Would that it were something I could catch and then get over. Usually that's how it goes down. You get sick when you overdo it. Not me. Nah. What my body came up with is fancier than that: hallux rigidus, or osteoarthritis in my right big toe. Which doesn't sound like a big deal unless you have it, and then it is. As someone helpfully pointed out in a Facebook thread, "Hey! It's not cancer!" Which is true. It's not. It's something else, though.
I had it coming to me. I run every dang day. Or make that, I ran every day. I loved it so much. I got out there no matter the weather and I knew by the temperature and wind speed exactly which fleece or long-sleeved tee I'd wear. 51 and sunny? Short-sleeved tee and the gray fleece I got in a Woodward, Oklahoma Walmart, ugly but functional, perfect for running. 48 and misty? Long-sleeved tee and that same fleece. 34 and windy? Put the blue Nike jacket over the whole ensemble. And out I'd go and I'd listen to the birds and see who was singing and who had arrived or maybe who had just left and I'd come home and scribble down three or four haikus, every time. I'd have my morning to-do list completely figured out and I'd bite into the day like a hungry gator, spinning and twisting off big mouthfuls of my to-do list, gulping them down and reaching for more. That was running, and me.
When I was about three my dad was cutting a big tree in our yard in Kansas City Kansas and he misjudged how it would fall. It spun on its bole and came down right on top of me, standing safely with my sister way out and over to the side. I was freaking out and screaming because I wanted so badly to run away from that tree; I was terrified but my mom told my sister to hold me tight so I wouldn't get hurt and BAM that tree fell on me and smashed my right foot to jelly. I can only imagine what my parents felt as they lifted that huge limb off my back, wondering if they still had a youngest girl. They did. I had a stripe all the way down my spine where the bark had taken the skin off, and I had a cast up to my hip all summer but eventually everything healed OK. Marked by a tree. Not for the first time.
For 50 years, everything was basically OK. In the meantime in the late 1970's I was a contra dance gypsy for three summers and I piled in cars with a bunch of other young hippies in tank tops and long cotton skirts and felt crusher hats full of feathers and pins and flowers and we went from dance to dance all over New England. I had the smoothest swing of anybody and the pivot point was the metatarsal joint of my right big toe. I wore holes through my tap shoes and patched them with duct tape, right there under that big toe joint on my right foot. And my feet hurt after a dawn dance but everybody's feet hurt after a dawn dance. Especially when you've been leaping for the rafters in great balletic arcs in your talented partner's arms and landing on your right big toe.
Years went by and the dance gypsy became a renter and then a homeowner and along the way I dropped a refrigerator shelf I was washing, on edge, right on that same metatarsal joint and it hurt like hellfire. And then one night in the late 90's we were having a music party and one guitarist got excited and tipped over a tall CD cabinet and guess where the knife-sharp top edge landed? Yep. On my right big toe, neatly separating the metatarsal joint. I lay on the floor in a fetal position and bawled like a baby, didn't matter if there was a party going on or not. It was as if Fate had its fingernail right on that one toe of mine.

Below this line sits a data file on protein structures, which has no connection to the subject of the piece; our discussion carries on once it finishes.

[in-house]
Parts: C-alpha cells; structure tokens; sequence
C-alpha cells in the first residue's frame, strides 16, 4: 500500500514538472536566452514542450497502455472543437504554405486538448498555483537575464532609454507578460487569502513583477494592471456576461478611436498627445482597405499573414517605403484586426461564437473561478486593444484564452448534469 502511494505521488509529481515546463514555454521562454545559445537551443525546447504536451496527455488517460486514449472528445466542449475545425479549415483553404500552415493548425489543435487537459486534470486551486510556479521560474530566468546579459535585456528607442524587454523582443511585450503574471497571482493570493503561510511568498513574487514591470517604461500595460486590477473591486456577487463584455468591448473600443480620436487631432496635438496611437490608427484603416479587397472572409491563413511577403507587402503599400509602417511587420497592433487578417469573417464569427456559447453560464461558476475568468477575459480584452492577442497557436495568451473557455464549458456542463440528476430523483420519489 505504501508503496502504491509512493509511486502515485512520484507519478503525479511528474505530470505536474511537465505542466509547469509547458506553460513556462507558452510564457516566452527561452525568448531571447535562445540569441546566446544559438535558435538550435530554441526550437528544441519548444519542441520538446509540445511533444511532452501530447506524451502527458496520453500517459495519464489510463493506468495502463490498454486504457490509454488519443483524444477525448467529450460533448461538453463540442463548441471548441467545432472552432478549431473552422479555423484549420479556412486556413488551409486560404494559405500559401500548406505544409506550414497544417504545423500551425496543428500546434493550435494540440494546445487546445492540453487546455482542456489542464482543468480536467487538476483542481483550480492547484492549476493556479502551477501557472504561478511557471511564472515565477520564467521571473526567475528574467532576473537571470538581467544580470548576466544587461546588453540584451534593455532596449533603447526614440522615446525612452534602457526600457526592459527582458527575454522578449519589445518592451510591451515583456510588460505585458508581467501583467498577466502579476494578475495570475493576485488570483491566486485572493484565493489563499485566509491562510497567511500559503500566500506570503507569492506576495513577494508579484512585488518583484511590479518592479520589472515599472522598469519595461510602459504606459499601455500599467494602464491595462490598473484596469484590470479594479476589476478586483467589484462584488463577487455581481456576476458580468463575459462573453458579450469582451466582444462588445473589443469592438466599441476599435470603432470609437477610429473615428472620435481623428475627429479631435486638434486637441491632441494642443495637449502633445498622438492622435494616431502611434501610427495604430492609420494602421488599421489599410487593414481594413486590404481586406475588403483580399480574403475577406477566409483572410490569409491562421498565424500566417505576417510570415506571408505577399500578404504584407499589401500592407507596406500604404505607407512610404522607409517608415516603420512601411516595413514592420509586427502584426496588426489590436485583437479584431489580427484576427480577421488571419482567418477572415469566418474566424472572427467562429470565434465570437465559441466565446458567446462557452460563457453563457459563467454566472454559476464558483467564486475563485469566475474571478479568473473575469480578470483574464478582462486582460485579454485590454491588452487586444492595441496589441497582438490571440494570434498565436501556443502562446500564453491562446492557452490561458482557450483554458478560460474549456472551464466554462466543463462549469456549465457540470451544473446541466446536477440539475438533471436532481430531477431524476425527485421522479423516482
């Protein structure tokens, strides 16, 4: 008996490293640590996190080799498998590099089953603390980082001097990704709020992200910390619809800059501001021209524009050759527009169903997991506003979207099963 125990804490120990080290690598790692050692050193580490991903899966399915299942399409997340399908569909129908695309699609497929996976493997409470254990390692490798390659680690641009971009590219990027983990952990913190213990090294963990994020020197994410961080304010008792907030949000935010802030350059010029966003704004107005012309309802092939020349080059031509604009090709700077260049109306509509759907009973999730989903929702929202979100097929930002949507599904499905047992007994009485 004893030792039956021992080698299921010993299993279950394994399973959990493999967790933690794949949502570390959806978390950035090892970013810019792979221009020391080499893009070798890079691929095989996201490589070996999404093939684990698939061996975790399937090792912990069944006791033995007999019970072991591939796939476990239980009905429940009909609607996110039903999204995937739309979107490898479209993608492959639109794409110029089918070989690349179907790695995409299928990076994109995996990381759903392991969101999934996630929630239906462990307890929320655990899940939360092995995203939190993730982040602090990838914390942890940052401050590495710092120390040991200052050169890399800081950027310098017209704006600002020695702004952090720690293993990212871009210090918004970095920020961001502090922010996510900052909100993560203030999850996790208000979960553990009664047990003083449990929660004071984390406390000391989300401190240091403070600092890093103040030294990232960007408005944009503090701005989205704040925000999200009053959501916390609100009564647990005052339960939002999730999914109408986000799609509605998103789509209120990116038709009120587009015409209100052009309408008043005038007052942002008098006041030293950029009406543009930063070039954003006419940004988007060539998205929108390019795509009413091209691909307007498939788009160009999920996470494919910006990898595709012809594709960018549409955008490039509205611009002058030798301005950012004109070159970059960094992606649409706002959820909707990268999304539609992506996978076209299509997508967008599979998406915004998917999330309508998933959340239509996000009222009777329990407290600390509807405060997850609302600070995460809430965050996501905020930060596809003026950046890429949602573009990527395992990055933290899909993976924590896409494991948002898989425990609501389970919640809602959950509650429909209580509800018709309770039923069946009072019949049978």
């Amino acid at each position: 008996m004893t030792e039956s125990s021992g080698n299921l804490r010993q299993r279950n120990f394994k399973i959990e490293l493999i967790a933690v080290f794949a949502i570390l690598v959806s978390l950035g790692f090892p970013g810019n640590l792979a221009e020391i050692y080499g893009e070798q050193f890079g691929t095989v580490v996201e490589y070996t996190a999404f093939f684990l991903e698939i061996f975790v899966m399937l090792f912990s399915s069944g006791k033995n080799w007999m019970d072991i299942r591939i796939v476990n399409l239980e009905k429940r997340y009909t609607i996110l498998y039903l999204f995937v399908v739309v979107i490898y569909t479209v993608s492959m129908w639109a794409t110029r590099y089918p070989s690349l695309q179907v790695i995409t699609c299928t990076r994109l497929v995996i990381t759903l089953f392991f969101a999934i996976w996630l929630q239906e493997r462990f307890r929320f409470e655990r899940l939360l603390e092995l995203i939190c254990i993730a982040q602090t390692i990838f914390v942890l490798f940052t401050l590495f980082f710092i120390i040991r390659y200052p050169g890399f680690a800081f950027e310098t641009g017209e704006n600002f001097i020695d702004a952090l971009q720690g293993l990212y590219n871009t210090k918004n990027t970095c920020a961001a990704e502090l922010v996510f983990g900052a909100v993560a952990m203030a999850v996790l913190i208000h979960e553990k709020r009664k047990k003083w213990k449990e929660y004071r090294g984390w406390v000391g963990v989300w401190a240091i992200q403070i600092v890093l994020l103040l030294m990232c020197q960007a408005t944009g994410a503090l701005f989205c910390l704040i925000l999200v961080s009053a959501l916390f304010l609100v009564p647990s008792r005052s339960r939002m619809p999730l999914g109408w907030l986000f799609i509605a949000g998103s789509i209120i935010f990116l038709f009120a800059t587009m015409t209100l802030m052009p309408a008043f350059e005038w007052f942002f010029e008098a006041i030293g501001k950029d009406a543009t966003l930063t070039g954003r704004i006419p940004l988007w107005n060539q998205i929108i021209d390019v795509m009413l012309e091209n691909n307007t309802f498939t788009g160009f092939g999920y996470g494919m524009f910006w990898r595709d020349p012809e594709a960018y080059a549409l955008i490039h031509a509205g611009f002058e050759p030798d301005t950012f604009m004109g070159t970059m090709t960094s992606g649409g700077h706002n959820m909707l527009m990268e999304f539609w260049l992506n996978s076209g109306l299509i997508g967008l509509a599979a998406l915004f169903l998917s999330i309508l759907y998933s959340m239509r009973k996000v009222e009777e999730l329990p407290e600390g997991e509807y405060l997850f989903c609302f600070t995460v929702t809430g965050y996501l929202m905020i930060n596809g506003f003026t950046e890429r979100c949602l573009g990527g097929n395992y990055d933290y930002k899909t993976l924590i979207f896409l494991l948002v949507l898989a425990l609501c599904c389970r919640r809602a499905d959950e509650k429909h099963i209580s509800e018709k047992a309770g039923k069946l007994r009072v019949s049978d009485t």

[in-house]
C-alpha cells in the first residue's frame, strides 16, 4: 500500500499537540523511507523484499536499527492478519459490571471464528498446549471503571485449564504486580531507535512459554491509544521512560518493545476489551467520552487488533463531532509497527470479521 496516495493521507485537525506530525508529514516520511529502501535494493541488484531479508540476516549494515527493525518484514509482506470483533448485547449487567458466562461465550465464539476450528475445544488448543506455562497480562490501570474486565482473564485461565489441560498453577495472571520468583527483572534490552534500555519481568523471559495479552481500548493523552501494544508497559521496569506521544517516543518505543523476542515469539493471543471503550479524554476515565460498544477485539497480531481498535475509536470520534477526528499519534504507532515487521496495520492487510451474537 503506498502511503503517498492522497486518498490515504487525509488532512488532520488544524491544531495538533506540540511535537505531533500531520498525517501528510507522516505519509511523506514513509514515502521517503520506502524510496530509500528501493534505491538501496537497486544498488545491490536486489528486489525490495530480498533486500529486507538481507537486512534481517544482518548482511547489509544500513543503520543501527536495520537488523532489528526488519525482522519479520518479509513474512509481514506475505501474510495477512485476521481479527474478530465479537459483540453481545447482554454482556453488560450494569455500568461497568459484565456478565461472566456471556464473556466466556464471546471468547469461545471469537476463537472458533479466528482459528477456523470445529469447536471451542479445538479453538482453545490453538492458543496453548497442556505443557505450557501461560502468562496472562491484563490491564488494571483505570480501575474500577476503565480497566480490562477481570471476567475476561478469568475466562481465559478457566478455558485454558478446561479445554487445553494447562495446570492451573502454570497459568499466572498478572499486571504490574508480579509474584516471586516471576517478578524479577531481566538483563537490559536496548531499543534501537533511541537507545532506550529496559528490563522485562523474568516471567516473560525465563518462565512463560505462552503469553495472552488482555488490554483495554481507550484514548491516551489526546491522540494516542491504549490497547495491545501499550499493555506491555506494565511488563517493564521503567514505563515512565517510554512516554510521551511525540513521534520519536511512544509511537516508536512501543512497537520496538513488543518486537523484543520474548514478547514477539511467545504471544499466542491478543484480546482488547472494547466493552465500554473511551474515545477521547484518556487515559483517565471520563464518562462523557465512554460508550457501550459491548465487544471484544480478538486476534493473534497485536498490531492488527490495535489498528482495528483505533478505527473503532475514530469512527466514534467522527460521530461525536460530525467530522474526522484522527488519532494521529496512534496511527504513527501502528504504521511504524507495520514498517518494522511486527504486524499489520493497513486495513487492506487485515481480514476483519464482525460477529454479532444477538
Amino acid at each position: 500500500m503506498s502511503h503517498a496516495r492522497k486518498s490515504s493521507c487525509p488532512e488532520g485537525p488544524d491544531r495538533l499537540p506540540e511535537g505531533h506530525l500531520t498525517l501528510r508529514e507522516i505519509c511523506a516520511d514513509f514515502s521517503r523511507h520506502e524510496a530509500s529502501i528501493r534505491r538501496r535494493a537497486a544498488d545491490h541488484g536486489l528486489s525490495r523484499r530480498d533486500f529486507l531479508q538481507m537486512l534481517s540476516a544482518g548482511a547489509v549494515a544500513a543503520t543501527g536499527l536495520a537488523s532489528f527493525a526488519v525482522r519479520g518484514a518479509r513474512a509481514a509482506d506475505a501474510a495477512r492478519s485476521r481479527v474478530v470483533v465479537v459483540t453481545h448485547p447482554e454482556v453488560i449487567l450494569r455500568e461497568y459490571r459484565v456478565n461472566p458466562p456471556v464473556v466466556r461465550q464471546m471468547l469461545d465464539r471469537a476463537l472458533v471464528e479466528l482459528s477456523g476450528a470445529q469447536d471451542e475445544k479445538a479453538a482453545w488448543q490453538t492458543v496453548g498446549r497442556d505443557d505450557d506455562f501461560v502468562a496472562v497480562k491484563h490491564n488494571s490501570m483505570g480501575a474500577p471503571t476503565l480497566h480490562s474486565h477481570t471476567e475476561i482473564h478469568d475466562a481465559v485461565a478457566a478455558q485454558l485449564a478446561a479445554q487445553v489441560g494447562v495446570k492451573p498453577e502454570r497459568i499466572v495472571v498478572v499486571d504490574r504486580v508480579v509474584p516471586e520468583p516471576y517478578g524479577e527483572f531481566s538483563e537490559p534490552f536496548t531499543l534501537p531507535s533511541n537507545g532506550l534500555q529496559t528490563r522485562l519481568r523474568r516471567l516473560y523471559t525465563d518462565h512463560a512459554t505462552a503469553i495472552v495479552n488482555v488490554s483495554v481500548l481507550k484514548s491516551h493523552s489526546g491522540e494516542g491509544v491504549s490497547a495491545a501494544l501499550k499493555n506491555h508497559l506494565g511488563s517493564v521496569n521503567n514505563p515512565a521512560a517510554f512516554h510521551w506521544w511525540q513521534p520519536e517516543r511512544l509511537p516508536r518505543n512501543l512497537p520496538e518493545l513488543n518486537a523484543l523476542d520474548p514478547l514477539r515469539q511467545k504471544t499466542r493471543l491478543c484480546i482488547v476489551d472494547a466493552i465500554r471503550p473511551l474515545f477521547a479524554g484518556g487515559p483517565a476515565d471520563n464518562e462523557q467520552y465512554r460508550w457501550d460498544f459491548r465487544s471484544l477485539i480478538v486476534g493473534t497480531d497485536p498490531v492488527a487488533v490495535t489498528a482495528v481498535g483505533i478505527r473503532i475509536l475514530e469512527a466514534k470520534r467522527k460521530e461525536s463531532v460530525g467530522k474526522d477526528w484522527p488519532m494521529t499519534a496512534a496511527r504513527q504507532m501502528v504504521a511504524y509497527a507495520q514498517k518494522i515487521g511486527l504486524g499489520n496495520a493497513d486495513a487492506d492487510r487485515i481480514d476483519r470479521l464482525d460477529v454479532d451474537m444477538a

Enter running, two years ago this July, and in finding my bliss amidst the mist and the rain and the cold and the warm and the birdsong I finally wore out all the cartilage that was still left to pad that joint. And for the past week I have had exactly one night's sleep. The rest, nastily diced up by shooting pains in my big toe joint, pains like there is a crazy leprechaun with an ice pick and he's driving it into my poor old foot and the tears just roll down the side of my face and the leprechaun just laughs at 800 mg. of ibuprofen. He just laughs. And he saves it for the middle of the night, usually 11 pm to 4:30 am, go figure. I had no idea what was going on but by dawn of Good Friday by God I was going to find out. I found an orthopedic surgeon who would see me the same day and the kind nurse X-rayed my foot and said, "I don't see a bunion, but I do see arthritis." And the doctor seconded that, and showed me how the two faces of the metatarsal joint were not nicely rounded but flat against each other, banging together with each movement, and even looking at the X-ray hurt. There were some little bone spurs like shark fins which were to be expected, but he said all the pain was coming from that worn-out joint.
Do I walk? Do I slowly lose my mind? Do I schedule a surgery where they'll screw those worn, flattened metatarsal ends together so nothing moves? Do I borrow a bit of cadaver cartilage and have a surgeon put that in there? I pore through papers in the Journal of Podiatry and the surgeons are in total disagreement as to what to do with "young" active runny adults like me. Fuse or implant? The one thing they agree on: It doesn't get better. Well, I don't want to be around when it gets worse. Because that stank. It isn't cancer, but it stinks.
Just this evening (Saturday) I have gotten up out of my chair and have forgotten my toe ever hurt. Which is a beautiful thing, even if it's cortisone-induced. I don't know if I'll run again. I sure want to. It's already shot, that joint. Will running make it worse?